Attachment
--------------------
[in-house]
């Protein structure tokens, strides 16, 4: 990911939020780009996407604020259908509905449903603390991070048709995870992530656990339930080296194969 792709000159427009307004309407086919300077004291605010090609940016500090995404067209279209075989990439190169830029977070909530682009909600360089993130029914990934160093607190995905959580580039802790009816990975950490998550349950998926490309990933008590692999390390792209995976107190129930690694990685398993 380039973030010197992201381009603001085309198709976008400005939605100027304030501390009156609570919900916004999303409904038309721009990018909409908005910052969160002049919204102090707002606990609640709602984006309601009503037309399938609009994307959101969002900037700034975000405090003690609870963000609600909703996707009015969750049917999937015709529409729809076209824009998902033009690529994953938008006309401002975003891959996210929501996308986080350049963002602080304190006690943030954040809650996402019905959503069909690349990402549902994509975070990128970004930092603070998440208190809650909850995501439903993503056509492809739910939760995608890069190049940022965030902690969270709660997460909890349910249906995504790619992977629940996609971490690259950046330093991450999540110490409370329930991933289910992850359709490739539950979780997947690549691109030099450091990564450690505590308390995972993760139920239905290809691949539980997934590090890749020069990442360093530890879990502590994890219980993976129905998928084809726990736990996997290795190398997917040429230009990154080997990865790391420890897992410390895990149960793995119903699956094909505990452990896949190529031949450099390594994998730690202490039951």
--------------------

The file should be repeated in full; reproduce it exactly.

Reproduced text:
[in-house]
């Protein structure tokens, strides 16, 4: 990911939020780009996407604020259908509905449903603390991070048709995870992530656990339930080296194969 792709000159427009307004309407086919300077004291605010090609940016500090995404067209279209075989990439190169830029977070909530682009909600360089993130029914990934160093607190995905959580580039802790009816990975950490998550349950998926490309990933008590692999390390792209995976107190129930690694990685398993 380039973030010197992201381009603001085309198709976008400005939605100027304030501390009156609570919900916004999303409904038309721009990018909409908005910052969160002049919204102090707002606990609640709602984006309601009503037309399938609009994307959101969002900037700034975000405090003690609870963000609600909703996707009015969750049917999937015709529409729809076209824009998902033009690529994953938008006309401002975003891959996210929501996308986080350049963002602080304190006690943030954040809650996402019905959503069909690349990402549902994509975070990128970004930092603070998440208190809650909850995501439903993503056509492809739910939760995608890069190049940022965030902690969270709660997460909890349910249906995504790619992977629940996609971490690259950046330093991450999540110490409370329930991933289910992850359709490739539950979780997947690549691109030099450091990564450690505590308390995972993760139920239905290809691949539980997934590090890749020069990442360093530890879990502590994890219980993976129905998928084809726990736990996997290795190398997917040429230009990154080997990865790391420890897992410390895990149960793995119903699956094909505990452990896949190529031949450099390594994998730690202490039951």